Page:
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  #15  
Old 01-08-2010
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Quote:
Originally Posted by Jeff_H View Post


At least in the case of the S-J boats, you are dealing with an outdated design, poorly constructed, typically poorly equipped in terms of deck hardware and sail handling gear. You may be able to make one into a mediocre island hopper, but with its long ends, deep canoe body, round bilges, low ballast ratio, low density ballasting, crammed accomodations. it would never be a particularly good offshore cruiser.

It is on that basis that I completely disagree with the statement above that claims that the The Starratt Jenks 45 is the most undervalued blue water ocean cruiser on the market. A knowledgable blue water cruiser would never classify the Starratt Jenks version of these boats as blue water cruisers by any stetch of the imagination, and given the really great blue water cruising designs out there that can be bought at similar prices to a those of an S-J, I would never classify the S-J as a bargain.

Jeff
Jeff, I've read your other articles on S-J boats when I was considering buying an older classic designed boat. My budget is to have a fresh up to date zero time restored boat for between 75-100k. I figured 50-60k for the restoration/refit process in parts alone, plus my labor. I looked at many boats 40-50 feet, classic lines, full keel, narrow beam, masthead sloop rig. Every boat I looked at as a "bargain" priced 40-50 footer was really junk when compared to this S-J boat. I did not want ferro cement, wood or fin keel or a 80's thin glassed modern cruiser with a fat beam. There are no other 45 footers with similar prices to S-J boats. But I did not buy this S-J based on pricing. I feel this hull is very well built, almost overkill with its double hull design below the waterline. This boat had/has the best deck equipment at the time. Its fully rigged with Lewmar and Schaefer components. The standing rig is stout as well. These boats have a nearly 50% ballast to displacement ratio. 12,000lbs of lead to a 25,000lb displacement. That is among the highest ratio that I've seen when comparing this type of boat. Sure its not as roomy by todays standards, but there is still enough. As I redo this boat, I am keeping in mind weight and balance as priority. I build race cars and thoroughly understand these dynamics and affects on performance/handling. I don't care about what this hull use to be, and about its white elephant history. But when compare to similarly sized boats, this S-J I have is really a bargain, well at least it will be when I'm done. Where could you get basically a new 45 boat for less than 100K? This boat I bought has a nice quality interior fit and finish. This boat was built for the '79 Annapolis boat show as their model boat. The people that have these step children seem to like them. Why do you emphatically hate this boat? Have you sailed one or two or three S-J's? They get a bad rap, but I think they are an undervalued bluewater boat. Does the hull fall apart out at sea? Does the open ocean twist S-J's into pieces?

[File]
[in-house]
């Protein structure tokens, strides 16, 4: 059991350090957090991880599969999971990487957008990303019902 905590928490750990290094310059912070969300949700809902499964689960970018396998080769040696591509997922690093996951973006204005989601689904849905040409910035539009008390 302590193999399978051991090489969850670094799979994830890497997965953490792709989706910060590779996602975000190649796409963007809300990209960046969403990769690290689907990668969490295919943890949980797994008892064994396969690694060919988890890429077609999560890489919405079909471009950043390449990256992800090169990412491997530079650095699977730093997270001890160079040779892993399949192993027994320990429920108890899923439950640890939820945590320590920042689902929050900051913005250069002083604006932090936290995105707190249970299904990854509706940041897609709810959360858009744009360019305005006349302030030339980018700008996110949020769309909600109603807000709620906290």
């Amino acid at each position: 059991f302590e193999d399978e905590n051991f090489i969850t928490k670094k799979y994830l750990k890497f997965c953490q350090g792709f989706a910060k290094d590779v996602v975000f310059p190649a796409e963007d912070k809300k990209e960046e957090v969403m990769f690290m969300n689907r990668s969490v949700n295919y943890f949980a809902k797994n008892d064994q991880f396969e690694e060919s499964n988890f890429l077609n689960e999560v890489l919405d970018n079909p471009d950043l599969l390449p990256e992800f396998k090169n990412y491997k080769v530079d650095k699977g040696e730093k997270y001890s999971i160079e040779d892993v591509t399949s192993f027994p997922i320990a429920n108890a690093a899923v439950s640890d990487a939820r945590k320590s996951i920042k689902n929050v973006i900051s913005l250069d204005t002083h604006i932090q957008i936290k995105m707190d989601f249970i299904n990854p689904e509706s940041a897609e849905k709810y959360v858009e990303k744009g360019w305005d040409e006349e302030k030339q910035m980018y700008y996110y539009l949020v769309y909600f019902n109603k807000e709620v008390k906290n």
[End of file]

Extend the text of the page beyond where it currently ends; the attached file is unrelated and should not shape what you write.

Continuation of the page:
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Old 01-08-2010
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The quick answers are:

At the time when my mom and Step father was considering buying and building one of these I spent a lot of time crawling around these boats, talking to Morgan and talking to folks who had and have them. At the time I sailed on the factory demo boat, which may have been your boat because we were told that it was one of the few S-J's being built with lead vs steel in its ballast. That boat was miserably wet, tender, and hobby horsed terribly in a chop.

To be clear, the original Morgan race boats had well less than a 50% ballast ratio. The advertized ballast ratios were down around 40 %. Starratt Jenks literature showed less than the Morgans and the S-J factory said few if any of the owner built boats came anywhere near thier published number.

Since then I have been aboard a lot of finished and semi-finished S-J's. and talked to a bunch of folks who owned them and who talked about them in very negative ways. I helped one couple sell thiers and move onto Kelly-Peterson 44 that they described as a revolation compared the miserable sailing capabilities of the Starratt Jenks. And yes their boat did fall apart at sea where a poorly glassed in a bulkhead came loose under wracking loads and fractured the hull to deck joint. Do a search and you should find their story here on Sailnet.